Through Doubt And Dark Times, Joss Stone Lets Her Voice Light The Way The British soul singer, whose new album Water for Your Soul is out July 31, is known for her big voice. But since she began performing at age 14, she's also learned a thing or two about perseverance.

Through Doubt And Dark Times, Joss Stone Lets Her Voice Light The Way

  • Download
  • <iframe src="" width="100%" height="290" frameborder="0" scrolling="no" title="NPR embedded audio player">
  • Transcript


Let's listen to a voice now that stunned people 14 years ago.


JOSS STONE: (Singing) Don't go sending me those three dozen roses. Don't you know that just one rose will do?

MONTAGNE: That soulful voice belonged to a teenage girl from the British countryside name to Joss Stone. She became known for taking success in stride at a young age. And our colleague David Greene found her pretty much the same at age 28.

STONE: I'm here, hi.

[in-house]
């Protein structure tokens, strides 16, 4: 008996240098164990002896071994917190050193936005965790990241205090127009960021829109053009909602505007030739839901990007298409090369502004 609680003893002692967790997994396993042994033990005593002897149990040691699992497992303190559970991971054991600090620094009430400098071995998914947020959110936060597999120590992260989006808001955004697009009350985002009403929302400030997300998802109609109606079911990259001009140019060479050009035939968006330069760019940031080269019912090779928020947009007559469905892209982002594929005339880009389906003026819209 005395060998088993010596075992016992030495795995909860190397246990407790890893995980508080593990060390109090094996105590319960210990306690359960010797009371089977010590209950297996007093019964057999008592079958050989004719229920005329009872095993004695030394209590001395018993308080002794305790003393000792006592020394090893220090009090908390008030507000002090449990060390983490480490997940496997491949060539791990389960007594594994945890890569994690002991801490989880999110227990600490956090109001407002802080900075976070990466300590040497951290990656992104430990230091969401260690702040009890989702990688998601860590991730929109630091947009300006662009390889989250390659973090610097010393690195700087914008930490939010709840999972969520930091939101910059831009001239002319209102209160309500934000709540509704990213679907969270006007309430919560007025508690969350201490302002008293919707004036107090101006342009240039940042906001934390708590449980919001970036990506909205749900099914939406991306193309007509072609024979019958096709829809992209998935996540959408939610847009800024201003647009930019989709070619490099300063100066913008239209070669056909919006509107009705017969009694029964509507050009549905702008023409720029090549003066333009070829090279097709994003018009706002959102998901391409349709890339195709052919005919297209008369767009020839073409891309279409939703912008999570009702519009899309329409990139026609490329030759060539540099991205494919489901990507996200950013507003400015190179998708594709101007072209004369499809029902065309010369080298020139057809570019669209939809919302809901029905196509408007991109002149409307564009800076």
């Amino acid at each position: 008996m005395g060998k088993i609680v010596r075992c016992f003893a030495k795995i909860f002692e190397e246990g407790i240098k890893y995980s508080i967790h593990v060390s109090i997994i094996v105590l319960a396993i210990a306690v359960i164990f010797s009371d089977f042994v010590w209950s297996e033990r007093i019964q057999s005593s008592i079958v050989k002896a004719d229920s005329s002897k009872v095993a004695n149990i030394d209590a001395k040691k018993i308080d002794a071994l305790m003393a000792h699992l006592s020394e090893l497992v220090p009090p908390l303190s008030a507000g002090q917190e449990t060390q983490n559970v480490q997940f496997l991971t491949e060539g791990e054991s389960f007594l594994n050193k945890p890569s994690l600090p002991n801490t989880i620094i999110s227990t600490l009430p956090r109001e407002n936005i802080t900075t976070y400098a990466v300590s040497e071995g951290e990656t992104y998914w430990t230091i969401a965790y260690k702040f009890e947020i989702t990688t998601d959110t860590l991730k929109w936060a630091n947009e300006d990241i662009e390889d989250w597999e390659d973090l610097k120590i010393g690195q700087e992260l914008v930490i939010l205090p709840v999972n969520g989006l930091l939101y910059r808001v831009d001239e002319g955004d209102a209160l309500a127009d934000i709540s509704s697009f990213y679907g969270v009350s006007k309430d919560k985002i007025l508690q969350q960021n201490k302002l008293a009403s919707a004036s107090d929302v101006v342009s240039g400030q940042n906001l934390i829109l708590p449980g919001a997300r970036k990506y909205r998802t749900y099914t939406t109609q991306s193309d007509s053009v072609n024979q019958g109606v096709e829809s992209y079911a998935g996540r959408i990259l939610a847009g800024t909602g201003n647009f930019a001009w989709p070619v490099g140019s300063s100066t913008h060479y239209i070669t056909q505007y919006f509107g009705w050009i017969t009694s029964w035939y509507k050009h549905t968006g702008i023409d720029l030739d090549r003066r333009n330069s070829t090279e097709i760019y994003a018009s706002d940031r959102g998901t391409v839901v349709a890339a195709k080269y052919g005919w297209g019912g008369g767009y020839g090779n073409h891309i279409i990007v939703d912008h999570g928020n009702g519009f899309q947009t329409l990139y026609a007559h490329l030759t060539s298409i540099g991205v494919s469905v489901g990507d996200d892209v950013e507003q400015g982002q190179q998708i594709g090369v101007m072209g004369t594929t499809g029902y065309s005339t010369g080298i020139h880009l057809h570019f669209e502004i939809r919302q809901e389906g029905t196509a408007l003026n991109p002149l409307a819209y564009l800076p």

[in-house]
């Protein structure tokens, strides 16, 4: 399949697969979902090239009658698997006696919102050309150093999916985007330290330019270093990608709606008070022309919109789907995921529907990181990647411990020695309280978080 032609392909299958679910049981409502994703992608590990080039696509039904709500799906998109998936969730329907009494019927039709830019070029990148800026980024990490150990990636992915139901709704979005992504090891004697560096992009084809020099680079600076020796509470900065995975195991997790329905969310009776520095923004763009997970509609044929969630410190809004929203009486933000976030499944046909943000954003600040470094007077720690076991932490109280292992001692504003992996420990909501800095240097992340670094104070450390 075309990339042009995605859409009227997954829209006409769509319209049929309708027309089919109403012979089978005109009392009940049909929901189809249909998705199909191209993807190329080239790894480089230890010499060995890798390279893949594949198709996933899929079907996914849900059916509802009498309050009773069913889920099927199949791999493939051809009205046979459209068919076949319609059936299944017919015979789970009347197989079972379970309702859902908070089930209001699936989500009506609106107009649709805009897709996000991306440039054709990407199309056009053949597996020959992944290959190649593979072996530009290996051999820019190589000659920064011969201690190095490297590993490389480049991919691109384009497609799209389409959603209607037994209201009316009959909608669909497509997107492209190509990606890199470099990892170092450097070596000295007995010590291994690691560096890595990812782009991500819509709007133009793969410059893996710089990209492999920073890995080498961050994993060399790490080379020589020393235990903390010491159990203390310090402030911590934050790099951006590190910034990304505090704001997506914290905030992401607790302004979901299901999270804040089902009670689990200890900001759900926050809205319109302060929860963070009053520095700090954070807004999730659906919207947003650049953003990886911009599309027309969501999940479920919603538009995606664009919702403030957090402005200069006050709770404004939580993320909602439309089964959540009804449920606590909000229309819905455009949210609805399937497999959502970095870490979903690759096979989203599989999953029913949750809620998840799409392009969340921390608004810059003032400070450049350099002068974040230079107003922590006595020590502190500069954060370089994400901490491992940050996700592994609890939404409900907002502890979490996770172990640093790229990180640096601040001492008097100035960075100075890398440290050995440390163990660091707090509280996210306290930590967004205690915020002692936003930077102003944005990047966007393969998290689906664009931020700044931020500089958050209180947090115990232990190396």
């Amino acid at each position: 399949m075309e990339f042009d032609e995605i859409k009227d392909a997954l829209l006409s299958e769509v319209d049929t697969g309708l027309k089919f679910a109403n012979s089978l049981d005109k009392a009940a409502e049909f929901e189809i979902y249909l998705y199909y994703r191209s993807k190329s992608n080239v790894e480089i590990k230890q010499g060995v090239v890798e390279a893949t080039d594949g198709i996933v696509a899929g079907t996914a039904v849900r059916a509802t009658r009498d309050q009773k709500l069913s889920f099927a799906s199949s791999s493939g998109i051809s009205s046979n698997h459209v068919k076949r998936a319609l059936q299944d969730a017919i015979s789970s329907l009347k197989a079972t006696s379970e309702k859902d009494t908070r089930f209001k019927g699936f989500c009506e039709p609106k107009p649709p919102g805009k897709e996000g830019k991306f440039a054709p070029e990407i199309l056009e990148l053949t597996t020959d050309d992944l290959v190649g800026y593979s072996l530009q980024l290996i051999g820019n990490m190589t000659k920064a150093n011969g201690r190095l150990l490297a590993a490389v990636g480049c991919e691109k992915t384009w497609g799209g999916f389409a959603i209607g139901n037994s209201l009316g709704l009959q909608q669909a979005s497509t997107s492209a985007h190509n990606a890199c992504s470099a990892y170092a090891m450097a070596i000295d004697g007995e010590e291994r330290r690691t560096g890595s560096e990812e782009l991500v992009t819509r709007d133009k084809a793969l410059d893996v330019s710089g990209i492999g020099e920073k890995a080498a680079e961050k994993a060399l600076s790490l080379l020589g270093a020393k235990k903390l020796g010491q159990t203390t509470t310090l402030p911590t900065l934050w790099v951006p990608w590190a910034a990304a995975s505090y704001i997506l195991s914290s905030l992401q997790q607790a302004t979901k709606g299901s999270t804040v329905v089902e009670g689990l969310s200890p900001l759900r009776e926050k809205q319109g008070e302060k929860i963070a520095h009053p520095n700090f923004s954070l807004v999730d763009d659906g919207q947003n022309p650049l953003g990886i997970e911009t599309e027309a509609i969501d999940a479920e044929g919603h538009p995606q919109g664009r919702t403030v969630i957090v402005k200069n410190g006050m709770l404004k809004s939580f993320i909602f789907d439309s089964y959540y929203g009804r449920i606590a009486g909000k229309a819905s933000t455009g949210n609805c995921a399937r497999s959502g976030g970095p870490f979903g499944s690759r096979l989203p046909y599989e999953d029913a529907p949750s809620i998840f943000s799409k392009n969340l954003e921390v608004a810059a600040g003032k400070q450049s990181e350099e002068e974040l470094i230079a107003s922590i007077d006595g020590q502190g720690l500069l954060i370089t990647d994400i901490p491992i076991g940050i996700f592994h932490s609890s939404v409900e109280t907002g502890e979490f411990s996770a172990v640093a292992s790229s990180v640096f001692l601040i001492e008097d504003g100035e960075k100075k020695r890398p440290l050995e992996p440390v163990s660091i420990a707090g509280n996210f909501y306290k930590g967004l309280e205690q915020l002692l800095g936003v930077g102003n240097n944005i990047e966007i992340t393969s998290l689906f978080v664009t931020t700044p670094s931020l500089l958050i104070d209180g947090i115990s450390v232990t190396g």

STONE: Where are you? Are you in D.C.?

GREENE: I am in Washington, D.C.

STONE: Where are you from?

GREENE: Pittsburgh.

STONE: Ah, I went to Pittsburgh once.

GREENE: Did you like it?

STONE: And I really liked it, yeah. I had a huge sandwich there.

GREENE: Primanti Bros.


GREENE: That's what you had. It's good.

STONE: Oh, my God. It was this disgust - it was just like egg...

GREENE: Just like bread and coleslaw and French fries?

STONE: And chips all in this monstrous, monstrous sandwich.

GREENE: This is - that was a great interview. It was nice meeting you, and we'll see you next time.

STONE: Yeah (laughter).

GREENE: We did get on with the real interview. And we talked about this trend in British music. There's Joss Stone, but there's also Amy Winehouse and Adele and Sam Smith.

Where does this British obsession with American soul music come from?

STONE: I just think it's great. I mean, the soul music that I was listening to was just great. I don't know what it is. Maybe it's the accent. I mean, when I was a kid, I used to listen to Janis Joplin because I was so in awe of her accent. So I would kind of put on the voice really, really strong. And without knowing it, I was kind of teaching myself how to sing in this soulful manner. But, you know, what was that song? (Singing) Oh, Lord, won't you buy me a Mercedes Benz?